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Moving from surviving to thriving [Commentary]

Laws and LegislationBarack ObamaWhite House

"I don't want to survive, I want to live."

These powerful words spoken by the character of Solomon Northup in the Oscar winning movie "12 Years A Slave" echoed in my mind as I sat in the East Room of the White House this winter and heard President Barack Obama unveil the promise of what the My Brother's Keeper initiative can do for boys and young men of color: provide the opportunity to thrive, not just survive.

Never in our history has our government taken such an affirming action to specifically lift up boys of color — in particular black boys, who bear the burden of a long history of slavery, Jim Crow laws and acts of violence committed upon black men, women and children. In President Obama's initiative, we are witnessing a glimpse of freedom from a culture that often still demeans and diminishes youth of color and the possibility of bright futures for young black men.

Now, more than a month after the initiative's announcement, it's time to get to work. So what will it take for boys of color to choose to thrive and not just survive?

Studies show that communities plagued by generational disadvantage produce unhealthy and unsafe environments. Too many youth are trapped within a world view dominated by bleak assumptions about their own abilities to effectively shape their futures in constructive ways. Every day, youth of color are told to compete with their counterparts, yet many are without basic needs: a safe and healthy community, access to high quality education, and fair and equal access to economic opportunities for them and their communities. The lack of these three key success factors leaves far too many ill-equipped to thrive, resulting in daily decisions focused on simply surviving.

This reality forces many boys of color to develop street-savvy skills and grit to simply make it through the day rather than academic skills, such as reading and proficiency in math. That constant survival mode often leads to extreme decision making — the kinds of dangerous and life-altering decisions one would never make in a safe and well-resourced environment.

In order for such youth to make better choices, meaningful options for building skills must exist, and barriers to accessing them must be eradicated. No amount of optimism and renewed motivation alone will overcome institutionalized unjust laws, policies and practices that can knock the wind out of the efforts of young men of color and the community programs that support them. Zero tolerance policies, unfair student discipline practices, inequitably resourcing schools, racial profiling, unjust prison sentences for non-violent drug offenses and felon disenfranchisement laws are just a few of the many policies that make it difficult to protect the futures of our youth.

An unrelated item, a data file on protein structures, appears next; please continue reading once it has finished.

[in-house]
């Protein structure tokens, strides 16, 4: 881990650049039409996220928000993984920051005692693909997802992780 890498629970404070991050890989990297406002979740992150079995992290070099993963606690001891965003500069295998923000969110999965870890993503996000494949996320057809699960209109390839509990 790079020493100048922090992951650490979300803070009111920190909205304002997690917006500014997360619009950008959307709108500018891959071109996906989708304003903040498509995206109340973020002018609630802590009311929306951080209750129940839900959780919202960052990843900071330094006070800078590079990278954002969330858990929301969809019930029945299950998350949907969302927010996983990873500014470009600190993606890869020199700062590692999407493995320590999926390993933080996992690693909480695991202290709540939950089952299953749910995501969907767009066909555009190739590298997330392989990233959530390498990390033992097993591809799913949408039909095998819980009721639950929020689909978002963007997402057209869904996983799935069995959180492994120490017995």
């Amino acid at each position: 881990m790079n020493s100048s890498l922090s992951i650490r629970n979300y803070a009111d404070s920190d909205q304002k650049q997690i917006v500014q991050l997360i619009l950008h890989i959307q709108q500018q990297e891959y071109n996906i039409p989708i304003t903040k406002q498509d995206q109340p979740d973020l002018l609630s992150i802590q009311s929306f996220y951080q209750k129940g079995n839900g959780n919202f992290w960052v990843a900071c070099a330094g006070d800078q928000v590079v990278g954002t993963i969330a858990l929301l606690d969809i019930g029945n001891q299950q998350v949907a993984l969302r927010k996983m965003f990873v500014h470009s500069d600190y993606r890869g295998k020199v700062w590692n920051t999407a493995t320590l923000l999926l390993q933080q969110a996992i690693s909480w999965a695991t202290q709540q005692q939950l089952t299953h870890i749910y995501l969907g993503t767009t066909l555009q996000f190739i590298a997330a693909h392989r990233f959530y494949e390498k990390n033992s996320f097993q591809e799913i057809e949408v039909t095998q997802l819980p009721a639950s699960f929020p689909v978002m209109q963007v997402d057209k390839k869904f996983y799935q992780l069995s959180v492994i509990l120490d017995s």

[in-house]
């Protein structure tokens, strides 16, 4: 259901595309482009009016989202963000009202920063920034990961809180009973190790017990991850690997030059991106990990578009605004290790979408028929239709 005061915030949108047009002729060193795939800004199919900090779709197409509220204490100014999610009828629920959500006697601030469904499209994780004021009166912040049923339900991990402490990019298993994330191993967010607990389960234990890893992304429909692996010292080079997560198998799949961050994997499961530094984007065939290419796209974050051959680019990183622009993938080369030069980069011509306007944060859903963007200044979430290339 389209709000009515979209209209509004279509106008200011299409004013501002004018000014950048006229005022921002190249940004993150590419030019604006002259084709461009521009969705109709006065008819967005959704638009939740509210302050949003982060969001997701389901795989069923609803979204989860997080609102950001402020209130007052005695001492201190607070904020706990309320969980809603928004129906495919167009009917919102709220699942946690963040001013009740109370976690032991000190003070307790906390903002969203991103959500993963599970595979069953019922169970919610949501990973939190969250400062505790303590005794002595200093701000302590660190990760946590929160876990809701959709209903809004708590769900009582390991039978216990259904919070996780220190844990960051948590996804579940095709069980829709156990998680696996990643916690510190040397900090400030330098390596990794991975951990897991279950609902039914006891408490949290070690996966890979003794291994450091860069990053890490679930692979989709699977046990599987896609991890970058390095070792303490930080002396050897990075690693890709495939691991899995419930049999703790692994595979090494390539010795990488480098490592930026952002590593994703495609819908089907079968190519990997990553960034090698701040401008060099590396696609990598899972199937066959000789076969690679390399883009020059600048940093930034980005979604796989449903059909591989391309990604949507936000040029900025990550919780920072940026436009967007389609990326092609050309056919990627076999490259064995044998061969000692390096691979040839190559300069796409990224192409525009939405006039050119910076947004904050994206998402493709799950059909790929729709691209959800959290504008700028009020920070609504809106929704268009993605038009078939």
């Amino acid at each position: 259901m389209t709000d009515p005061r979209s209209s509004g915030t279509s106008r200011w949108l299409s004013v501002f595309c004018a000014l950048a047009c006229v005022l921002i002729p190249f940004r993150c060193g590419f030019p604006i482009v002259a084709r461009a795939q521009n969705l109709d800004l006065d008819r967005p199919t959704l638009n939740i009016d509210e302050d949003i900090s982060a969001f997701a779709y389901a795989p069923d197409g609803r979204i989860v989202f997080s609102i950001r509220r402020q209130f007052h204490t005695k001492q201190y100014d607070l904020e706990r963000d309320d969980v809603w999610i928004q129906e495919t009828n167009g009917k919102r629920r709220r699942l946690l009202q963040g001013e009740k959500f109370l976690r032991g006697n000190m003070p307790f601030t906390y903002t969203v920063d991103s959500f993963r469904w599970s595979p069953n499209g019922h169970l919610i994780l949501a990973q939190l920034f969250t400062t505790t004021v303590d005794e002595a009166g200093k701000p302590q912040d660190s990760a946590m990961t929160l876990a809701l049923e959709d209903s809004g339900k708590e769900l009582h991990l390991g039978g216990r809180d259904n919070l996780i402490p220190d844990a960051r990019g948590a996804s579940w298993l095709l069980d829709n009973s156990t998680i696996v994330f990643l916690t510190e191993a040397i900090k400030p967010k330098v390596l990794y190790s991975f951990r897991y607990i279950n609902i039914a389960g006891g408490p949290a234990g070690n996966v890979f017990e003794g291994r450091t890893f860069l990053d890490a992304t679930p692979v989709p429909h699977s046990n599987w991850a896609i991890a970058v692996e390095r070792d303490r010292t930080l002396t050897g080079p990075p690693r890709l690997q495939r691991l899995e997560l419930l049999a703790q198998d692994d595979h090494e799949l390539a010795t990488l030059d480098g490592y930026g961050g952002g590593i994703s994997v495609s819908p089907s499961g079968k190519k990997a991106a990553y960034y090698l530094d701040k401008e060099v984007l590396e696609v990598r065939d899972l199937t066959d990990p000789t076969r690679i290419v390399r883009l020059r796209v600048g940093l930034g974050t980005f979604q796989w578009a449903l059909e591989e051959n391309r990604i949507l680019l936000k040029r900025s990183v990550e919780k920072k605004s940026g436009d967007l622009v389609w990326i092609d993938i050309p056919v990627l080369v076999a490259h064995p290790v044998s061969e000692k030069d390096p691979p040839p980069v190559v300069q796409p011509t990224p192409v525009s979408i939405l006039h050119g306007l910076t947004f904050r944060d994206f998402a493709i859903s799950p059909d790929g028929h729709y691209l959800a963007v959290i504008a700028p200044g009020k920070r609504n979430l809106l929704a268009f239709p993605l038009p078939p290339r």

The two most powerful things that the My Brothers Keeper initiative can do are:

•Marshal the collective influence of national, private and community based advocacy efforts to accelerate the elimination of inequitable legal, social and economic policies at both the federal and state level,

And galvanize a movement that builds the belief that black boys are as worthy as any other American boy of a fair shot at thriving.

After 16 years of leading an organization that provides compassionate and capable support to young boys and girls of color in high-risk communities across this country, I have witnessed children go from surviving to thriving. I know the power and freedom this expanded view of life gives to our young people. Their adult lives, once assumed to end in warehouses of imprisoned souls and lost potential, are redirected to dreams of entrepreneurship, community leadership and healthy families.

This initiative, done right, can change lives.

C. Diane Wallace Booker is executive director of U.S. Dream Academy, Inc., a national non-profit based in Columbia serving children of incarcerated parents and children falling behind in school. She can be reached via usdreamacademy.org.

To respond to this commentary, send an email to talkback@baltimoresun.com. Please include your name and contact information.

Copyright © 2014, The Baltimore Sun
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